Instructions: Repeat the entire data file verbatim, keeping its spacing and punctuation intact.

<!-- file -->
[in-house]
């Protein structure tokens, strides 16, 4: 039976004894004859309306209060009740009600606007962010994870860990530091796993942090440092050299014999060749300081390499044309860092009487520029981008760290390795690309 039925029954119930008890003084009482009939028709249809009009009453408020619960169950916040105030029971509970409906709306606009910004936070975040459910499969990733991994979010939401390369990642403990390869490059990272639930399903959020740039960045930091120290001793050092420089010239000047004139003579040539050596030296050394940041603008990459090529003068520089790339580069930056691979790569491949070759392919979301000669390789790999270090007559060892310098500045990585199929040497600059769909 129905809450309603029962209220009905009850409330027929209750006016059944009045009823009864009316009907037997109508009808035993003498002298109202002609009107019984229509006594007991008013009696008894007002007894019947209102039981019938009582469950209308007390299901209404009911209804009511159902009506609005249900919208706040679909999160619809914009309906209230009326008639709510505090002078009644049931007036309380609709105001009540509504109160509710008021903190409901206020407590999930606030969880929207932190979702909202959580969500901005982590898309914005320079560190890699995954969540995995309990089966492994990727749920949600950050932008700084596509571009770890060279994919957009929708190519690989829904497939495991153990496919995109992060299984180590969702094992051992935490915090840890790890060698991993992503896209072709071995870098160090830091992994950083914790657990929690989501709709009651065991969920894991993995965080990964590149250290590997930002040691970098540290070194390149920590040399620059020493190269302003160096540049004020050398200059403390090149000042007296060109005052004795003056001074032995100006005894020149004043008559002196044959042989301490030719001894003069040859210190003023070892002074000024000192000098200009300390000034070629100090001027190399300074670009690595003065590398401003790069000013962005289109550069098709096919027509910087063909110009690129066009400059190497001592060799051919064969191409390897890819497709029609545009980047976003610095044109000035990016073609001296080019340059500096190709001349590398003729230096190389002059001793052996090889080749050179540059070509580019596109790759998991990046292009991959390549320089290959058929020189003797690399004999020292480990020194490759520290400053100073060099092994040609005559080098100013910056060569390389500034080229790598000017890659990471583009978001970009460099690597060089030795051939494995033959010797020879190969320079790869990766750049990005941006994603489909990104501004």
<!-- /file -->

[in-house]
């Protein structure tokens, strides 16, 4: 039976004894004859309306209060009740009600606007962010994870860990530091796993942090440092050299014999060749300081390499044309860092009487520029981008760290390795690309 039925029954119930008890003084009482009939028709249809009009009453408020619960169950916040105030029971509970409906709306606009910004936070975040459910499969990733991994979010939401390369990642403990390869490059990272639930399903959020740039960045930091120290001793050092420089010239000047004139003579040539050596030296050394940041603008990459090529003068520089790339580069930056691979790569491949070759392919979301000669390789790999270090007559060892310098500045990585199929040497600059769909 129905809450309603029962209220009905009850409330027929209750006016059944009045009823009864009316009907037997109508009808035993003498002298109202002609009107019984229509006594007991008013009696008894007002007894019947209102039981019938009582469950209308007390299901209404009911209804009511159902009506609005249900919208706040679909999160619809914009309906209230009326008639709510505090002078009644049931007036309380609709105001009540509504109160509710008021903190409901206020407590999930606030969880929207932190979702909202959580969500901005982590898309914005320079560190890699995954969540995995309990089966492994990727749920949600950050932008700084596509571009770890060279994919957009929708190519690989829904497939495991153990496919995109992060299984180590969702094992051992935490915090840890790890060698991993992503896209072709071995870098160090830091992994950083914790657990929690989501709709009651065991969920894991993995965080990964590149250290590997930002040691970098540290070194390149920590040399620059020493190269302003160096540049004020050398200059403390090149000042007296060109005052004795003056001074032995100006005894020149004043008559002196044959042989301490030719001894003069040859210190003023070892002074000024000192000098200009300390000034070629100090001027190399300074670009690595003065590398401003790069000013962005289109550069098709096919027509910087063909110009690129066009400059190497001592060799051919064969191409390897890819497709029609545009980047976003610095044109000035990016073609001296080019340059500096190709001349590398003729230096190389002059001793052996090889080749050179540059070509580019596109790759998991990046292009991959390549320089290959058929020189003797690399004999020292480990020194490759520290400053100073060099092994040609005559080098100013910056060569390389500034080229790598000017890659990471583009978001970009460099690597060089030795051939494995033959010797020879190969320079790869990766750049990005941006994603489909990104501004």